Gentle Ways to Stop Thumb-Sucking

Thumb-sucking is a very normal, natural thing for babies to do. Babies have a natural sucking reflex and many have it even in the womb. This is an important reflex, as it quite simply helps them feed. Most experts say that as long as Thumb-sucking stops by the time permanent teeth are coming in, then it is not likely a problem. The risk is that if your baby sucks his thumb while his permanent teeth are coming in, there can be physical changes to your child’s mouth that can affect his teeth, bite, and even speech. Research has shown that babies start to lose their sucking reflex by the age of 6 months, and if they continue to suck their thumbs past the age of 4-6 then it is going to be more difficult to quit the habit, as it is emotionally based, and has become a habit or addiction.

The upside is with an older child they are capable of adapting different tools of self-soothing, and they can communicate their needs to us. So, What are some ways that we can help our little ones stop thumb-sucking when the time comes?

Get your child on board

Like with any habit, we as humans need to be willing to change in order to make that change happen. We can try and “pump” our little ones up for this change with lots of positive
reinforcement, lots of positive talk about being a big boy or girl. Talk to your child, and have an honest conversation about why it is important to quit, and what they will accomplish! If your child is not receptive to the idea of quitting, try dropping the subject for a few weeks, and then try again, sometimes a little time and space for them to process the idea can help.

Stay Positive & Be Patient

I get it, Mama, it can be hard to stay positive if something is “driving you up the wall!”. Try and be patient with your little one. Resist that urge to pull his thumb out of his mouth, as this could bring up negative feelings and associations with thumb sucking. Especially with older children, this could end up making them feel ashamed, frustrated, and won’t help them to quit, as it will drive them toward the main self-soothing tool they have— Thumb sucking! Gentle reminders and encouragement are key.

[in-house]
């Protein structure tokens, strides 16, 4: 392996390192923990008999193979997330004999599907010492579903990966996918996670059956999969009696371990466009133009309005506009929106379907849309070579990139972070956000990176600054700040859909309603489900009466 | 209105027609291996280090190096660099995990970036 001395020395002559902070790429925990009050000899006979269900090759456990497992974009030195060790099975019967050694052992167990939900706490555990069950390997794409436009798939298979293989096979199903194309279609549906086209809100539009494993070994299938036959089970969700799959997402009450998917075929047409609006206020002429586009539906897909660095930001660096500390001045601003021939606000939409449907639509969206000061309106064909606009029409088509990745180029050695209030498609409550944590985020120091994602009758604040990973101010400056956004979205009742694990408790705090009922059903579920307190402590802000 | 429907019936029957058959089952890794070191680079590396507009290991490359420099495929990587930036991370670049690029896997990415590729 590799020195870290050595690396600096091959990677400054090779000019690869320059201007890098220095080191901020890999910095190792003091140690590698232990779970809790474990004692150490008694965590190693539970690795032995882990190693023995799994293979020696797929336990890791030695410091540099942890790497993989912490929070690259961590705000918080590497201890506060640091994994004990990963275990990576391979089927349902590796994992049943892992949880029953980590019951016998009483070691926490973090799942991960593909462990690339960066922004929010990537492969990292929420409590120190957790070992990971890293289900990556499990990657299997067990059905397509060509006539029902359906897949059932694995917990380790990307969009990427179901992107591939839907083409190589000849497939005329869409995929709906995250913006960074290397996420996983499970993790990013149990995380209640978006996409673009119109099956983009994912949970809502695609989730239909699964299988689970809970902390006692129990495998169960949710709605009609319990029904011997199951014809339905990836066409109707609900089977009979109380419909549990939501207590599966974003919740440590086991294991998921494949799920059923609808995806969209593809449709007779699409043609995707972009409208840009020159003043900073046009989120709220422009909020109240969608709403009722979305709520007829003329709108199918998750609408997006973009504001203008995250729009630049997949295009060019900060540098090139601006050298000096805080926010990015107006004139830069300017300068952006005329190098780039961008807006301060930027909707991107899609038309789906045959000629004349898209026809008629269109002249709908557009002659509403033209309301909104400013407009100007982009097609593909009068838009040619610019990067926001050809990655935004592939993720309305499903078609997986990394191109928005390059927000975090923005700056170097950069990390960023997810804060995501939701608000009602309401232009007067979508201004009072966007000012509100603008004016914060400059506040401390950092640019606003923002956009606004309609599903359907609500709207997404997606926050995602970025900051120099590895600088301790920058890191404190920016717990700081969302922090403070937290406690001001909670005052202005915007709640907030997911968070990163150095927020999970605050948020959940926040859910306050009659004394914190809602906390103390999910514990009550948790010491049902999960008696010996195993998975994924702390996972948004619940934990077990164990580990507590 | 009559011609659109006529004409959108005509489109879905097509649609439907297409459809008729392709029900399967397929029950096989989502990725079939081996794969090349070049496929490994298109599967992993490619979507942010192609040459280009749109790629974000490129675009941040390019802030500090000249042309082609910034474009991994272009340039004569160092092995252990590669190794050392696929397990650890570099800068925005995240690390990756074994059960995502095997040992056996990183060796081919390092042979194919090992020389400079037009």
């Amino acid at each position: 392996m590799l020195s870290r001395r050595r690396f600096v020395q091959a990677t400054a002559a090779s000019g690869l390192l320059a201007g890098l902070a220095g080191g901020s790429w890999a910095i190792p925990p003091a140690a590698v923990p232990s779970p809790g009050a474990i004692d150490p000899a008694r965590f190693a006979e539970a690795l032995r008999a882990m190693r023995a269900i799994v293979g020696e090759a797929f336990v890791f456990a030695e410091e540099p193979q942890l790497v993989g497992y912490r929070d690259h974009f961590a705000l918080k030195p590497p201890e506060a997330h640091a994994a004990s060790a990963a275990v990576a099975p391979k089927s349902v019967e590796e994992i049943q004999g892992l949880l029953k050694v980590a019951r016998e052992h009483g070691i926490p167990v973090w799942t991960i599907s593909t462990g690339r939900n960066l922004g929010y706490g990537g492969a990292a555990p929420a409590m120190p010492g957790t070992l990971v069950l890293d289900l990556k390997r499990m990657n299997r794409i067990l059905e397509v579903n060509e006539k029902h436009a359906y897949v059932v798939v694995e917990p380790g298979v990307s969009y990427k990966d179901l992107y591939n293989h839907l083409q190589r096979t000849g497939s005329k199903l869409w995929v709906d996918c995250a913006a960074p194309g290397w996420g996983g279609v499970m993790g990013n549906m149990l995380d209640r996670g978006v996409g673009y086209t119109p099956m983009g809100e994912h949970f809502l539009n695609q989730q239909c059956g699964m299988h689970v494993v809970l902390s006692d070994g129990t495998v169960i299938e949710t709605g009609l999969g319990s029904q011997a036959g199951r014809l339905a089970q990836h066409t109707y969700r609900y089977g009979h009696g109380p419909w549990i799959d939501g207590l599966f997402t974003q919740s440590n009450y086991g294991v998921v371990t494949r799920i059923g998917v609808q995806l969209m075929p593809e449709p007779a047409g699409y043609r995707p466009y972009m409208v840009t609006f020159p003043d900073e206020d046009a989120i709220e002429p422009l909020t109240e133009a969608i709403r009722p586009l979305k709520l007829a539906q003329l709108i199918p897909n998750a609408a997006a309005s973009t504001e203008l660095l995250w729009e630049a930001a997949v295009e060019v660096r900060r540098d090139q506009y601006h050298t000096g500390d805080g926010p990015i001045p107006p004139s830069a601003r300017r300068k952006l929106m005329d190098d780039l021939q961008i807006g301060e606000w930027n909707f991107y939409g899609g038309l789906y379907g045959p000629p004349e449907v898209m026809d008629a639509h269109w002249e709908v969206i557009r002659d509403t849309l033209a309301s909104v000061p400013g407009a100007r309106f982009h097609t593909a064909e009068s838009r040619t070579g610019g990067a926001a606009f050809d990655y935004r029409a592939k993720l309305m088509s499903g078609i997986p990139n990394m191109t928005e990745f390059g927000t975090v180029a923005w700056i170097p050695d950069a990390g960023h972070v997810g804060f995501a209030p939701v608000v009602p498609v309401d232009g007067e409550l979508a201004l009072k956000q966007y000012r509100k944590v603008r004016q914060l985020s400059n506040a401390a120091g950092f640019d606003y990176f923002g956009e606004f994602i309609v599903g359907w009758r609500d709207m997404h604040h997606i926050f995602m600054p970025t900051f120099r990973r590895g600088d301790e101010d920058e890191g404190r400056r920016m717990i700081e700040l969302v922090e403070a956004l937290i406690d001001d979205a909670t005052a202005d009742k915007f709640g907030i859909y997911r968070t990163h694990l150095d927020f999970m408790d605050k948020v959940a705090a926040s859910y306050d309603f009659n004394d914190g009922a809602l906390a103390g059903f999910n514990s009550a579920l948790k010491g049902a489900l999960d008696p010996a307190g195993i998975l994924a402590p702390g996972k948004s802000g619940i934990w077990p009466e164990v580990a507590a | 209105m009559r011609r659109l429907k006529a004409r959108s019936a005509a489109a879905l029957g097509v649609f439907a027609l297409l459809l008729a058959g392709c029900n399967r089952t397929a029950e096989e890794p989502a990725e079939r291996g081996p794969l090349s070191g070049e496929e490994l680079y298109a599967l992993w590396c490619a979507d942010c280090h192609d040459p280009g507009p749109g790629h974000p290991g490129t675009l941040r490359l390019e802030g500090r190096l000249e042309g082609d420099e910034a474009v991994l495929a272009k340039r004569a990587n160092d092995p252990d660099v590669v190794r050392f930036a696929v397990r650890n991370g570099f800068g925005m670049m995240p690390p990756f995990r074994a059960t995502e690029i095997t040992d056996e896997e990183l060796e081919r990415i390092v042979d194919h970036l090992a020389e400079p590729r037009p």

Identify Triggers & limit them

Often children will suck their thumb when they are tired, bored, sad. Some might be triggered by watching TV, long car rides, etc. So while you are trying to break the habit try and stay busy, keep him stimulated, and get plenty of sleep so he isn’t overtired. You can even introduce a lovie or blanket that will remind him that he isn’t alone, and give the opportunity for extra cuddles at bedtime.

Reinforce positive behaviour

Make a chart and track how many days your child can go without thumb sucking. You can even add in how many “slip-ups” are allowed in a day, and track those too. If you see any
wins at all, put up a sticker, & give tons of praise. Work toward a reward, it could be something small like a treat he has wanted or a small toy. Working toward a bigger reward such as an experience (outing for ice cream, a park he has wanted to go to, a movie) could be your big end goal.

Physical Barriers

If you find that you have tried everything, there are some other options to help deter the sucking such as:

• Using a sleep sack in younger babies or toddlers that contains their arms can be a useful tool, the swaddlenot is a great example of this type of sleep sack
• painting the nail with a bitter substance- you can get different products over the counter that are safe for children
• wearing a glove/sock/mitten to act as a reminder
• Bandage the thumbs
• Dentists may provide mechanic devices to assist as well, it is a great idea to talk to your dentist so they can monitor any changes in your child’s mouth

Ultimately there is no one way to go about stopping thumb-sucking, but providing support, love and being patient with your little one will go a long way. If you find you and your child are struggling with finding a way to stop thumb-sucking, please reach out for support. The Mama Coach is here for you and can help you come up with a plan and provide encouragement for you. You Got This Mama!

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